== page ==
His early years of pain and tribulation provided him with infinite raw material to be spun into the rich imagery that is now indelibly imprinted on the idiom. His days outside the law were woven into “Lonesome Fugitive,” “Sing Me Back Home” and “Branded Man,” his understanding of his mother’s torment led to “Mama Tried” and “Hungry Eyes” while his affinity for the hourly laborer produced such as “Workin’ Man Blues” and “5:01 Blues.”
Ultimately he has had scores of charted singles (mostly his own compositions), and his list of credits continued to grow:
to date he has written hundreds of songs, including the classics “Sing Me Back Home,” “Okie
From Muskogee” and “Silver Wings,” among others.
over 40 of his singles have attained the Number One position in the major trade magazines.
the former “B” side, “Today I Started Loving You Again,” has been recorded by over 400
artists to date.
56 of his songs have received awards from BMI (47 country, 9 pop).
three of his songs have logged over a million plays (“Today I Started Loving You Again,”
“Okie From Muskogee” and “Big City”).
he has released over 65 albums, most of which have charted in the major trades.
four of his albums have been certified gold.
he has been nominated 42 times for CMA awards, more than any other male country
his honors from the major country music industry associations and trade publications include:
18 awards from the ACM, including Male Vocalist and Entertainer of the Year
six from the CMA, including Top Male Vocalist and Entertainer of the Year;
eight from Cash Box; four from Record World; and five from Music City News
he received Best Country Video in 1983 from the American Video Awards (“Are The Good
Times Really Over”).
he landed a Grammy Award in 1984 for Best Male Country Vocal Performance (“That’s The
Way Love Goes”).
he performed at the White House for Richard Nixon in ‘73 and also performed for Ronald and
Nancy Reagan’s anniversary celebration at their “Western White House” ranch in California.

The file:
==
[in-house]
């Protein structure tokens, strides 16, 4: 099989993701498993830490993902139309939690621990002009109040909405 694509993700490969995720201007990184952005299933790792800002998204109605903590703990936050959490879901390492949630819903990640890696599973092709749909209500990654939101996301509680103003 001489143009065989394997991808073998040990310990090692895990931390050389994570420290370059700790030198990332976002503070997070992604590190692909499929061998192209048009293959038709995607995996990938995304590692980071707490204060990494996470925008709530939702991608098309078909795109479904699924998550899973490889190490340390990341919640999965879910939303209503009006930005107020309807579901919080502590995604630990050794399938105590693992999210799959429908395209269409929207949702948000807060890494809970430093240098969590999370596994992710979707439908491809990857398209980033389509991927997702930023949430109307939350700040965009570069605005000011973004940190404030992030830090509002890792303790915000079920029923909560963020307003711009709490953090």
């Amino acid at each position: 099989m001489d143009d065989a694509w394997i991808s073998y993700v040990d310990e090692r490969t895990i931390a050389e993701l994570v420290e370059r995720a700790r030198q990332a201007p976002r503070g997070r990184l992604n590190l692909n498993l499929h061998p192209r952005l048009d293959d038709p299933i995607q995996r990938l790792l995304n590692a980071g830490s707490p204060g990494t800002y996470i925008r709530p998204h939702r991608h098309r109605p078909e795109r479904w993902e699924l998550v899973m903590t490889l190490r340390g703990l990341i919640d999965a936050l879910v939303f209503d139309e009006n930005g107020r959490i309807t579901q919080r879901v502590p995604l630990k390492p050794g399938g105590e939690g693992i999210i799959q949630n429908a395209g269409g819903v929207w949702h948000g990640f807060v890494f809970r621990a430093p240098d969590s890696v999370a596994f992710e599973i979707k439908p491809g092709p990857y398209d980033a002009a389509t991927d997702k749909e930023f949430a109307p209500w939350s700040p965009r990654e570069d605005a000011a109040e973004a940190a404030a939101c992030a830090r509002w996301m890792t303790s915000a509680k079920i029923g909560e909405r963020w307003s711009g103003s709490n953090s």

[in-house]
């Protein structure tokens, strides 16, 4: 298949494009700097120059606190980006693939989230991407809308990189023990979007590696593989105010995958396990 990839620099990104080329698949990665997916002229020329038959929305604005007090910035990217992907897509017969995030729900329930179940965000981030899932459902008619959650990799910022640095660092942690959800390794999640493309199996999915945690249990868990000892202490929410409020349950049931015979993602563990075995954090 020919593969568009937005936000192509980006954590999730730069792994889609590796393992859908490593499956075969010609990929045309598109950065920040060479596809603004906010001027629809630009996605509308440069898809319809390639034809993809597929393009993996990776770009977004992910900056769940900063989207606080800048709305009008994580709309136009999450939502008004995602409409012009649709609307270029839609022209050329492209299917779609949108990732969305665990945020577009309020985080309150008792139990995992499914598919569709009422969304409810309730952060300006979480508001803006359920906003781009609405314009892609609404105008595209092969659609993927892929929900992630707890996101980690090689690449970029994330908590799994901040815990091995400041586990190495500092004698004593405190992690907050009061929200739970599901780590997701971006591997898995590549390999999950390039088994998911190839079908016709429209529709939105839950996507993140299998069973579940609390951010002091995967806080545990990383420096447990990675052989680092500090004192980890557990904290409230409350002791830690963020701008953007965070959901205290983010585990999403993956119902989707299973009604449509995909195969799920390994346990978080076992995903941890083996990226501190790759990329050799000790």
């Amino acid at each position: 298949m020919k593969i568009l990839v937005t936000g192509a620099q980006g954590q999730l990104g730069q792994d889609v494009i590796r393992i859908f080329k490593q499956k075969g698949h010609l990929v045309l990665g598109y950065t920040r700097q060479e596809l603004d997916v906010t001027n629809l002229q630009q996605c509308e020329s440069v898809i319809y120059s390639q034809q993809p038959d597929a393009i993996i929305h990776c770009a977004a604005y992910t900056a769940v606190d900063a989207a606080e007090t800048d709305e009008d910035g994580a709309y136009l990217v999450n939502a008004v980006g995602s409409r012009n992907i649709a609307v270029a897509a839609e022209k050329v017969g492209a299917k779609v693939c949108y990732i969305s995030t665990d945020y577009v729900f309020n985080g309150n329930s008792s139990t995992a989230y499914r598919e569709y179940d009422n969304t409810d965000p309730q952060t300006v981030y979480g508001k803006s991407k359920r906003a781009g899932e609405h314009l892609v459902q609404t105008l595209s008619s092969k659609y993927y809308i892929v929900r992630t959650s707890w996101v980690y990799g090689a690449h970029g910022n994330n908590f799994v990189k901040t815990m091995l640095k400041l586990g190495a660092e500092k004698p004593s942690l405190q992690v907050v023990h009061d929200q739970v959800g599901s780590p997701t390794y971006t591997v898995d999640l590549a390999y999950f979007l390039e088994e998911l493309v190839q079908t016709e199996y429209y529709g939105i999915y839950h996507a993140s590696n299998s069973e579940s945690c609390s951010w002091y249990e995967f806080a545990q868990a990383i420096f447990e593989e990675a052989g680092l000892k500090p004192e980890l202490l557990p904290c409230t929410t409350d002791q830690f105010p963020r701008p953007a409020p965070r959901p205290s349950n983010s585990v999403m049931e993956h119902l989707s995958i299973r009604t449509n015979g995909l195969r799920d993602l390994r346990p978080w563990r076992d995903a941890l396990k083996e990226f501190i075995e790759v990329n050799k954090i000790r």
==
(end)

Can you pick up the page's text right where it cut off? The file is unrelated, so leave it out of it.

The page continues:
he was the first country artist ever to appear on the cover of Downbeat, one of the nation’s
most influential Jazz publications
his music was part of the Apollo 16 mission to the moon, via a custom recording, specially
requested by the crew.
he’s been in films, including a cameo appearance in the Clint Eastwood film Bronco Billy, and has had dramatic roles on several network TV productions. Integrally related to all his writing and performing skills is Merle’s dedication and passion for researching the history of the music that inspires him. His deep love for the roots and the development of numerous forms of music is reflected in such album releases as: Same Train, Different Time, a tribute to his early idol, Jimmie Rodgers.
A Tribute to the Best Damn Fiddle Player in the World (Or My Salute to Bob Wills) lauding another of his major musical influences.
A Land of Many Churches, recorded with members of the Carter Family in the Nashville Union Rescue Mission as well as a number of rural churches across the country
I Love Dixie Blues, a tribute to Dixieland music, cut in New Orleans.
Singer, songwriter, remarkable musician, bandleader and historian, Haggard may well be the most well-rounded country talent ever to take the stage in front of a microphone or an audience. Over his career, he has been the pulse of an ever-lonesome fugitive, in desperate flight from the prison walls of mediocrity. His has been the voice of the Okie with an attitude, fueled by a well-stoked fire of unflinching convictions and bone-deep beliefs. In his music he has hung his soul out on the line, baring himself in those songs clawed out of the soil and bonded together with grit and spit. As a result, that music is not only resounded in such typical entertainment channels as radio, records and concert dates, but has also been integrated into the university classroom setting where students examine the sociological implications of his works.
His accomplishments would lead some to sum him up with a catchall cliché like “legend,” but legends are about the past, about those who are about to be swept off into some dusty corner record bin somewhere. Haggard can’t be pinpointed in the past. And he won’t be found rockin’ and whittlin’ with a shoebox full of yesterday’s memories. His music speaks to country audiences today, while his mind and talents flirt with a new millennium.
Merle Haggard’s not just a legend with a P O box in once-upon-a-time; he’s a permanent condition of country music’s soul.
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Okie from Muskogee
Are the Good Times Really Over?
The Fightin' Side of Me
Workin' Man Blues